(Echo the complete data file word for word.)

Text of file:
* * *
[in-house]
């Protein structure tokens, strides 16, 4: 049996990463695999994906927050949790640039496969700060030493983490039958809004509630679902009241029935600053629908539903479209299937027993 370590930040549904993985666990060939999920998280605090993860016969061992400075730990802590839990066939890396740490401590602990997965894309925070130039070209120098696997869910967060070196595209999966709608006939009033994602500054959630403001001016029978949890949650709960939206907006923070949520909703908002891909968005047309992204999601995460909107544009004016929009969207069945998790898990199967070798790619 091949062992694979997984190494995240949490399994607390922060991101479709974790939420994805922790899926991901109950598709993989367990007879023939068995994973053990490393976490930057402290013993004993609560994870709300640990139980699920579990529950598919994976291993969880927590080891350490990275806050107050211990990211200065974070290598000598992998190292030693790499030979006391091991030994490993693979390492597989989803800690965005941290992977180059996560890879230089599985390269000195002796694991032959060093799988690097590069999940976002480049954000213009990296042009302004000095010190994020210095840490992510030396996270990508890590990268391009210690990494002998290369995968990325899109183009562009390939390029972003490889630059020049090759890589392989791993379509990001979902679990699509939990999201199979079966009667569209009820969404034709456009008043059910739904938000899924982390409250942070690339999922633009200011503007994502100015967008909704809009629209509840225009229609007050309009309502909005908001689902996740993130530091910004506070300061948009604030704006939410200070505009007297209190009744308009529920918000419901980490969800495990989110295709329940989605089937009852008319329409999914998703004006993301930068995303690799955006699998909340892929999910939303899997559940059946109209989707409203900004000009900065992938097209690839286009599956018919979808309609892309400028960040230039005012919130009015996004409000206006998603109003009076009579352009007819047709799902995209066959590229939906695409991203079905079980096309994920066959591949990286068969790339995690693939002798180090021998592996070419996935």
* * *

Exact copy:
[in-house]
């Protein structure tokens, strides 16, 4: 049996990463695999994906927050949790640039496969700060030493983490039958809004509630679902009241029935600053629908539903479209299937027993 370590930040549904993985666990060939999920998280605090993860016969061992400075730990802590839990066939890396740490401590602990997965894309925070130039070209120098696997869910967060070196595209999966709608006939009033994602500054959630403001001016029978949890949650709960939206907006923070949520909703908002891909968005047309992204999601995460909107544009004016929009969207069945998790898990199967070798790619 091949062992694979997984190494995240949490399994607390922060991101479709974790939420994805922790899926991901109950598709993989367990007879023939068995994973053990490393976490930057402290013993004993609560994870709300640990139980699920579990529950598919994976291993969880927590080891350490990275806050107050211990990211200065974070290598000598992998190292030693790499030979006391091991030994490993693979390492597989989803800690965005941290992977180059996560890879230089599985390269000195002796694991032959060093799988690097590069999940976002480049954000213009990296042009302004000095010190994020210095840490992510030396996270990508890590990268391009210690990494002998290369995968990325899109183009562009390939390029972003490889630059020049090759890589392989791993379509990001979902679990699509939990999201199979079966009667569209009820969404034709456009008043059910739904938000899924982390409250942070690339999922633009200011503007994502100015967008909704809009629209509840225009229609007050309009309502909005908001689902996740993130530091910004506070300061948009604030704006939410200070505009007297209190009744308009529920918000419901980490969800495990989110295709329940989605089937009852008319329409999914998703004006993301930068995303690799955006699998909340892929999910939303899997559940059946109209989707409203900004000009900065992938097209690839286009599956018919979808309609892309400028960040230039005012919130009015996004409000206006998603109003009076009579352009007819047709799902995209066959590229939906695409991203079905079980096309994920066959591949990286068969790339995690693939002798180090021998592996070419996935």